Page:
In the sane vein recent developments in the area 
of semi-conductor microwave compo nents promise to 
sake that form of communication readily feasible 
personal and other small scale use. C A complete 
microwave facility using parts obtainable from Amer¬ 
ican manufacturers is described in the Oct. iasue of 
Popular Electronics. ) Such a device could be used 
for transmission of digital information at extremely 
high rates, for television* or audio* All components 
necessary for complete transmit/receive unit cost 
approximately $400.00* 


and as we go to press«•• 


Carswell Laxe i£ a sisall northern Saskatchewan 
community of Dene Indians* The area*atround Carswell 
Sake is to be the future site of a new uranium deve¬ 
lopment and ** boom M town to be set up jointly by 
the Saskatchewan government and the French AMOK cor¬ 
poration* AMOK is the company also building the in¬ 
famous Cluff lake project. Nowhere in the plans of 
either government or the company has any place been 
given to consultation with the original residents of 
the area concerning land rights* 

M The Carswell Lake Dene Support Committee is a 
committee formed by citizens of Saskatoon; its ob¬ 
jective is to insure that the land rights of the 
people of Carswell Lake are not violated in the name 
of * Economic Development of the North. * ,r 

The committee has met with AMOK officials and 
asked that the residents" claim to the land and re¬ 
sources be recognised. The company has refused* 
The committee is now seeking public support in the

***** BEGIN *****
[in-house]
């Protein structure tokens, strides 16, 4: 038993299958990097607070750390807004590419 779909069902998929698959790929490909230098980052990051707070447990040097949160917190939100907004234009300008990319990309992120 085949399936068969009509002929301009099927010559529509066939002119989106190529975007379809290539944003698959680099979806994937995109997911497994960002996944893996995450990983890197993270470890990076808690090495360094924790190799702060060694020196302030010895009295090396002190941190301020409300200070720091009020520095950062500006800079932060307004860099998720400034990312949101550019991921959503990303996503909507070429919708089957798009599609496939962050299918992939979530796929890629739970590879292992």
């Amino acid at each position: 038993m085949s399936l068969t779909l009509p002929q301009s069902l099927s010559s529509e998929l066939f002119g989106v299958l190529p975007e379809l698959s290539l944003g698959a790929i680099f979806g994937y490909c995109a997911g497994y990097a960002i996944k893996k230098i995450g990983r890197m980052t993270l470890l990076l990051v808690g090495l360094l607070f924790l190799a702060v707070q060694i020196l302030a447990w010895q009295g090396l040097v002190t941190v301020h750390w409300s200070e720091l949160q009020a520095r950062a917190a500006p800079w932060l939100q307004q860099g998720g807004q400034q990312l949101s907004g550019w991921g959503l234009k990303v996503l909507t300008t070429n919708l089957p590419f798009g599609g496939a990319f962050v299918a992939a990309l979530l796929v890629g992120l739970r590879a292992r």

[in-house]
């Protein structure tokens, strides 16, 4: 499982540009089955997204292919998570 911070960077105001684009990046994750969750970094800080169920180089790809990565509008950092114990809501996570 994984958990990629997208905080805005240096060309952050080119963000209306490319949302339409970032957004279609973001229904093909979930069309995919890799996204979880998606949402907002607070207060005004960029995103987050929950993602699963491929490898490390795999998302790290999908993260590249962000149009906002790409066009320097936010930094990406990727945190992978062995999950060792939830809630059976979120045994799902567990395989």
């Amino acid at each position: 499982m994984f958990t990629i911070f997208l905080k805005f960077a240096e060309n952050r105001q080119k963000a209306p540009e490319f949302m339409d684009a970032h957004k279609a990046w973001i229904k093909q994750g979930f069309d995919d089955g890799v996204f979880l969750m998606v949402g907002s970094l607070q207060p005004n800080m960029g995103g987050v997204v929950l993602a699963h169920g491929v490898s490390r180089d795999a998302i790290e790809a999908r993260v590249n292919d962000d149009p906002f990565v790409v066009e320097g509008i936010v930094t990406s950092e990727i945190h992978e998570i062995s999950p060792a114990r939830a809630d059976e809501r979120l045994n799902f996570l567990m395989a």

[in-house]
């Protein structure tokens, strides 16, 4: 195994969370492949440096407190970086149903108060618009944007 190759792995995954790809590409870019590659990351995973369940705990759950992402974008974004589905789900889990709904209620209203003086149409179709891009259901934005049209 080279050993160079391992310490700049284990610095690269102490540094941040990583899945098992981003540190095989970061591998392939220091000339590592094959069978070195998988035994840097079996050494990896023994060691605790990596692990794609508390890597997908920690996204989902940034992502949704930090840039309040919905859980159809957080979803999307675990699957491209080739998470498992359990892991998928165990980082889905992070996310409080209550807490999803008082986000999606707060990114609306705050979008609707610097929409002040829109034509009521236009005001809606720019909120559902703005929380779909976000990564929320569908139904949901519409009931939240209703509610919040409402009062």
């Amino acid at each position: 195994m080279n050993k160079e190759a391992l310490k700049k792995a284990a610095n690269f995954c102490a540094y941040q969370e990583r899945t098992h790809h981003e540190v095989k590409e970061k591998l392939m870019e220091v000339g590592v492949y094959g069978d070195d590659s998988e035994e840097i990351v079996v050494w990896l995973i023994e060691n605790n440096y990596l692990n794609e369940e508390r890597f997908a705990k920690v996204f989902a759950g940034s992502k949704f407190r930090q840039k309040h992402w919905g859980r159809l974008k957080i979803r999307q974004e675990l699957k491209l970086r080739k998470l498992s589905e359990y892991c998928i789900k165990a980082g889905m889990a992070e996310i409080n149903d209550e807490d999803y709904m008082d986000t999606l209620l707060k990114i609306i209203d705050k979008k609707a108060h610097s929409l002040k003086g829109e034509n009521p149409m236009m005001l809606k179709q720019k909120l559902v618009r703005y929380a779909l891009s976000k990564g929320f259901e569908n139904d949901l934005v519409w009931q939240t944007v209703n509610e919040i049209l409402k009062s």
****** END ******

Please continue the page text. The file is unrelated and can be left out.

form of signed petitions and letters demanding: 

M a moratorium on any present and future plan¬ 
ned development in Northern Saskatchewan until'such 
time that Native people obtain justice throtigh re¬ 
cognition of aboriginal rights* and land claims* 

Any future development of the North aruat meet 
with the full endorsement of all Native people. 

Protests and demonstrations should be directed at 
the Canadian Government Embassies. n 

The Carswell committee would also like to aax 
groups and individuals for financial support. 
Petitions and letters should be addressed to: 

Ho»r *ugh caulker t - ——— Premier Allen Bla^euey 

Minister of Indian Affairs & Legislative Buildings* 
Northern Development Kegina* Saskatchewan 

Par1las*at BuiIdicgs Canada * 

Ottawa* Ontario, Canada 

AMOK Ltd. . send rnoney^nd'inqu- 

P05 >rd Avenue North tries to - Carswell 

Laskatocn, Saskatchewan , Lake Den® Support 

Canada j Consnittse, 134 Aye. 

,r F" South* Saskatoon 

( England ) 

** A safe completely self-induced method of abort¬ 
ion early in pregnancy may socn be available,accord¬ 
ing to a report in the Lancet , ( June 10, p!223 >. A 
new prostaglandin preparation which minimises side- 
effects such as vomiting, diarrhea, and cramps was 
either injected directly into the uterus or placed 
in a vaginal pessary in the vaginas of 2C9 women re¬ 
ferred to the John Hadciiffe Hospital for abortions*